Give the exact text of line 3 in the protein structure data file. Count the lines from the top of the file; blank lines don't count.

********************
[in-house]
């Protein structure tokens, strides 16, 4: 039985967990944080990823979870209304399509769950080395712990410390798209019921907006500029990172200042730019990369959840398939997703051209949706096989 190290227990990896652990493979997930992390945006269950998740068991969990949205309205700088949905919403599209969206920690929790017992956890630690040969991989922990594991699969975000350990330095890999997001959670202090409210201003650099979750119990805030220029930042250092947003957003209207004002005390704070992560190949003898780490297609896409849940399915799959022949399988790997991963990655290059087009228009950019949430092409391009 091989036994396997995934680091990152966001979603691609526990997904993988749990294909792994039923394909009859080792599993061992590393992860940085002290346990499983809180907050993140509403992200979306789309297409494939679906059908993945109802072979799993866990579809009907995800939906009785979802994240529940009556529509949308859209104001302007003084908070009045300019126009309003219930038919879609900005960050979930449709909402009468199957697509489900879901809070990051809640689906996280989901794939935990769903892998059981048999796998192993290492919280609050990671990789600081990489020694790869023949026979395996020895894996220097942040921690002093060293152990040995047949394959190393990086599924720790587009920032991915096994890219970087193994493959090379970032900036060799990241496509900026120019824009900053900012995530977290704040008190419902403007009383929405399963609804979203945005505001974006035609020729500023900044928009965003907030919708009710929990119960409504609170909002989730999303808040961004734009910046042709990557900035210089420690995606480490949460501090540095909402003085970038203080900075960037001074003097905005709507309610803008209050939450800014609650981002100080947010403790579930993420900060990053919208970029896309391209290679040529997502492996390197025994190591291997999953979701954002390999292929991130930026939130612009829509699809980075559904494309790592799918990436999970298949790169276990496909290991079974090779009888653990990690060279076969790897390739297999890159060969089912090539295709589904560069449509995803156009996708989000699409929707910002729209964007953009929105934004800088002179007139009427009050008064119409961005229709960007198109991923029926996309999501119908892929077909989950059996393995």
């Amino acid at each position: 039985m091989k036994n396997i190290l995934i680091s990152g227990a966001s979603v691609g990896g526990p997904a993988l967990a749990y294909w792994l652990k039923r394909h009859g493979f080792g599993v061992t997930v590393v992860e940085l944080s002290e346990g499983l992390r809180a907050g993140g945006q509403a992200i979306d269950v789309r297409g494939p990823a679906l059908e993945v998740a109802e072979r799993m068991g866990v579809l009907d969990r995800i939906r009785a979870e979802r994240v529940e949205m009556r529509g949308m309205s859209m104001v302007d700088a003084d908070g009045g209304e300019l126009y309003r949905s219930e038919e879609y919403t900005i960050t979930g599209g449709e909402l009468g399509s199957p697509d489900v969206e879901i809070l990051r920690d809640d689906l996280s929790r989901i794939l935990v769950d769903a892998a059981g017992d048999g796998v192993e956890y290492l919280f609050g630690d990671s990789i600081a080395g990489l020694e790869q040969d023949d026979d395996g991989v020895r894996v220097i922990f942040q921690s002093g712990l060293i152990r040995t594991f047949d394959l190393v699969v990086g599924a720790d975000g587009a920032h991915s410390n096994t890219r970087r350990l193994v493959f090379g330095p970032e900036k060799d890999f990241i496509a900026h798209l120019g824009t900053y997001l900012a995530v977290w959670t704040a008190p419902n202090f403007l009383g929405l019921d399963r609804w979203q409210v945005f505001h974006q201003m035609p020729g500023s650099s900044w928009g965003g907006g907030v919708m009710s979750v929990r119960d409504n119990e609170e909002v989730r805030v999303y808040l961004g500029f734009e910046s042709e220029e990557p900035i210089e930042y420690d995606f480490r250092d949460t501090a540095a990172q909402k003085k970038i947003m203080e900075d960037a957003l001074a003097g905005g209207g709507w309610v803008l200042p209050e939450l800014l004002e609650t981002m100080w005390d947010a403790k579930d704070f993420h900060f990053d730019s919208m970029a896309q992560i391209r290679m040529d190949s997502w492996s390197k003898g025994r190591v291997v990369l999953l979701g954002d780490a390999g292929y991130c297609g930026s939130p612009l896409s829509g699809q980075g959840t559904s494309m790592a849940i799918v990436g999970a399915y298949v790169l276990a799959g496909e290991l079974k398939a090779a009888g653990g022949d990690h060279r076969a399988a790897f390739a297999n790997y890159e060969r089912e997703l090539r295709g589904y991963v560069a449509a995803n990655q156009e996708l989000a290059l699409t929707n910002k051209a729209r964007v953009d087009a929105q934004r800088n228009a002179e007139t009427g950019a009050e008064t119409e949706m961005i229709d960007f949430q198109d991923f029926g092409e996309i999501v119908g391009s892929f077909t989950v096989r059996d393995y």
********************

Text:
């Amino acid at each position: 039985m091989k036994n396997i190290l995934i680091s990152g227990a966001s979603v691609g990896g526990p997904a993988l967990a749990y294909w792994l652990k039923r394909h009859g493979f080792g599993v061992t997930v590393v992860e940085l944080s002290e346990g499983l992390r809180a907050g993140g945006q509403a992200i979306d269950v789309r297409g494939p990823a679906l059908e993945v998740a109802e072979r799993m068991g866990v579809l009907d969990r995800i939906r009785a979870e979802r994240v529940e949205m009556r529509g949308m309205s859209m104001v302007d700088a003084d908070g009045g209304e300019l126009y309003r949905s219930e038919e879609y919403t900005i960050t979930g599209g449709e909402l009468g399509s199957p697509d489900v969206e879901i809070l990051r920690d809640d689906l996280s929790r989901i794939l935990v769950d769903a892998a059981g017992d048999g796998v192993e956890y290492l919280f609050g630690d990671s990789i600081a080395g990489l020694e790869q040969d023949d026979d395996g991989v020895r894996v220097i922990f942040q921690s002093g712990l060293i152990r040995t594991f047949d394959l190393v699969v990086g599924a720790d975000g587009a920032h991915s410390n096994t890219r970087r350990l193994v493959f090379g330095p970032e900036k060799d890999f990241i496509a900026h798209l120019g824009t900053y997001l900012a995530v977290w959670t704040a008190p419902n202090f403007l009383g929405l019921d399963r609804w979203q409210v945005f505001h974006q201003m035609p020729g500023s650099s900044w928009g965003g907006g907030v919708m009710s979750v929990r119960d409504n119990e609170e909002v989730r805030v999303y808040l961004g500029f734009e910046s042709e220029e990557p900035i210089e930042y420690d995606f480490r250092d949460t501090a540095a990172q909402k003085k970038i947003m203080e900075d960037a957003l001074a003097g905005g209207g709507w309610v803008l200042p209050e939450l800014l004002e609650t981002m100080w005390d947010a403790k579930d704070f993420h900060f990053d730019s919208m970029a896309q992560i391209r290679m040529d190949s997502w492996s390197k003898g025994r190591v291997v990369l999953l979701g954002d780490a390999g292929y991130c297609g930026s939130p612009l896409s829509g699809q980075g959840t559904s494309m790592a849940i799918v990436g999970a399915y298949v790169l276990a799959g496909e290991l079974k398939a090779a009888g653990g022949d990690h060279r076969a399988a790897f390739a297999n790997y890159e060969r089912e997703l090539r295709g589904y991963v560069a449509a995803n990655q156009e996708l989000a290059l699409t929707n910002k051209a729209r964007v953009d087009a929105q934004r800088n228009a002179e007139t009427g950019a009050e008064t119409e949706m961005i229709d960007f949430q198109d991923f029926g092409e996309i999501v119908g391009s892929f077909t989950v096989r059996d393995y």